We also love the “I Love Lucy” reference at the beginning of the article.  The sponsors of OLAP.com, PARIS Technologies, are long-time experts at super fast data delivered for actionable insights.  Explore our website.

Is HTAP the latest type of OLAP?

HTAP OLAP hybrid transactional systems

Some vendors have run from the four letters OLAP…and yet, articles continue to be published, and assertions made, that “analytical processing” is entering a new phase. There’s a new acronym in the market, HTAP, which stands for Hybrid Transactional/Analytical Processing. Given the close similarity (two out of four words ain’t bad—and it’s three if we consider the once-upon-a-time category HOLAP), is there a difference? This post from one of our favorite bloggers, Timo Elliott, may help you decide…

What is HTAP?

Read more about PARIS’ take on the HTAP technology on the PARIS Tech Blog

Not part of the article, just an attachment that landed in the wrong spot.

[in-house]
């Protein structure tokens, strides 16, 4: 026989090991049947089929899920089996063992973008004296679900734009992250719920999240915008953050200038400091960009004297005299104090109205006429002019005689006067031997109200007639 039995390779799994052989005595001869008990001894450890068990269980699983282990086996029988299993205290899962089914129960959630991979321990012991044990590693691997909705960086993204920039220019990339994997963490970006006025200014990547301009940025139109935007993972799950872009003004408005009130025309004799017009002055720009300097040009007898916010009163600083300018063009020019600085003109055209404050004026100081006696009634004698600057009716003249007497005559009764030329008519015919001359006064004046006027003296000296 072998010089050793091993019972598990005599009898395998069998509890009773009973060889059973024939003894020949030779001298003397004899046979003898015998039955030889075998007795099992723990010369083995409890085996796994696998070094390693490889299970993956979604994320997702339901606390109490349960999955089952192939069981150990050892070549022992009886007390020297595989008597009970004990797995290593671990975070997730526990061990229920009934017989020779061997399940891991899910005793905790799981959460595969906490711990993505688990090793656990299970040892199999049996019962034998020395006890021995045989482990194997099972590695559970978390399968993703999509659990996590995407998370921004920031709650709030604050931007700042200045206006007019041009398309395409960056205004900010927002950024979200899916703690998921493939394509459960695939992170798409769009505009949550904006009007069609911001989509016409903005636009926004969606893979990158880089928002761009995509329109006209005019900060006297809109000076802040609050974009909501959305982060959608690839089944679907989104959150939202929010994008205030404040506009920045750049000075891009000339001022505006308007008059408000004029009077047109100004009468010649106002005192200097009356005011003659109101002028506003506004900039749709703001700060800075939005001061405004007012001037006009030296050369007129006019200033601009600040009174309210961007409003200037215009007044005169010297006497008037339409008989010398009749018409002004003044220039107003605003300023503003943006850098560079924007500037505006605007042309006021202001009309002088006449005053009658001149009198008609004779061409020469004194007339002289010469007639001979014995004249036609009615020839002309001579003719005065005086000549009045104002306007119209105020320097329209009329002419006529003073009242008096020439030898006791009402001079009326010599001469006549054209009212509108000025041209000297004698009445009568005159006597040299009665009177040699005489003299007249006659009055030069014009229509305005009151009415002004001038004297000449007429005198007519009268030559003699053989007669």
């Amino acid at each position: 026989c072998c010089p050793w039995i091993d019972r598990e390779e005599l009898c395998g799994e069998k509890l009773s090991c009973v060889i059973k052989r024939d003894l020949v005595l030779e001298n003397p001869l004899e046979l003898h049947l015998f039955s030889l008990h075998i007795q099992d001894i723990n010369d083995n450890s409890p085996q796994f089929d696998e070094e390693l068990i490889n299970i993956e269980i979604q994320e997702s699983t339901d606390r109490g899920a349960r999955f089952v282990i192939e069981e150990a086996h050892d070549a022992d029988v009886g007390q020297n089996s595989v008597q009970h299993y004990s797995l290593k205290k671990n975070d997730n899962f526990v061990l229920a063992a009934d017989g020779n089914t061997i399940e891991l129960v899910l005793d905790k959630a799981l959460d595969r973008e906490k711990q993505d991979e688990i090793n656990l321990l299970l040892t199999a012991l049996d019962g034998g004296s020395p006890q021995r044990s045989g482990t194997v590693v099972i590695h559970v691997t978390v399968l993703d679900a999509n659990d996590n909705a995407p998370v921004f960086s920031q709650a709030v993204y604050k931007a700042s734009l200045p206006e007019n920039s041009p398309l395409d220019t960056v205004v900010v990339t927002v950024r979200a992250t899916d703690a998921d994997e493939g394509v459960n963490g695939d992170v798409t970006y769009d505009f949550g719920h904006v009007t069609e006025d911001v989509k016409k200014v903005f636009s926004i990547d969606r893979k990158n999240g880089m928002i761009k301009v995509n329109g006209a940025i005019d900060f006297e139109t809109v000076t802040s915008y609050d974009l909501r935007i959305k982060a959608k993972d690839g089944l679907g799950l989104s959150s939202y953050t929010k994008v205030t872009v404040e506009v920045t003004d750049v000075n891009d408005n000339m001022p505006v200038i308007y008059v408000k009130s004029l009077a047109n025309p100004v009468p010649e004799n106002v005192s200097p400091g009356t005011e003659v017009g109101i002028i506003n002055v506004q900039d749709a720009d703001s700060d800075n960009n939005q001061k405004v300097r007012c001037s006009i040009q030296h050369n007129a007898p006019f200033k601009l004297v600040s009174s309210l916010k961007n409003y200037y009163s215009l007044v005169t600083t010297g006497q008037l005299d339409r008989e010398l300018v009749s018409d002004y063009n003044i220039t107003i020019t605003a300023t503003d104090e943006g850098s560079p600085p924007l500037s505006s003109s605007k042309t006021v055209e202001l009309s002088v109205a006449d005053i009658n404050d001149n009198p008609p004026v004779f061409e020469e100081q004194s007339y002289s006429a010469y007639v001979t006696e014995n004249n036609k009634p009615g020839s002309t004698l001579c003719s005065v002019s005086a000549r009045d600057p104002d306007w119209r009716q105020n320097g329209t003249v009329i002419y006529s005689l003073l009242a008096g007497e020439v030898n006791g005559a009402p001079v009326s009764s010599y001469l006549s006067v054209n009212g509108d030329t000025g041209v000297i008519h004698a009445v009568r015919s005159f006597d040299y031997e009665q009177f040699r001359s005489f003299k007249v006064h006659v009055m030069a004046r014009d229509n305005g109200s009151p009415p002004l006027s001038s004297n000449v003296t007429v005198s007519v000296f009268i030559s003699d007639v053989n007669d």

Infographic: Why BI is Key for Competitive Advantage

A great infograhic from the Master of Science in Computer Information Systems program at Boston University.  The BU researchers focused on: growth of business intelligence, management of data, decision-making and budgeting.  Enjoy!

 

BU-BusinessIntelligence-Is-Key

{Originally posted here}

Excel-Friendly BI Helps Teach Business Analytics at the University

By Bill Tastle, our newest OLAP.com contributor

As a Professor at an AACSB accredited business school, I am responsible for preparing  business students who are eager to enter the marketplace upon graduation. Naturally,  I spend a lot of time researching about what skills will best serve them. This can be more of a challenge than one might think because today’s skills may not be in demand tomorrow but one thing appears to be quite apparent; the need for graduates trained in the methods of business analytics will be in demand for at least the next decade.  Thus, my business school faculty members and I have been discussing how best to incorporate Business Intelligence (BI) skills into our existing program.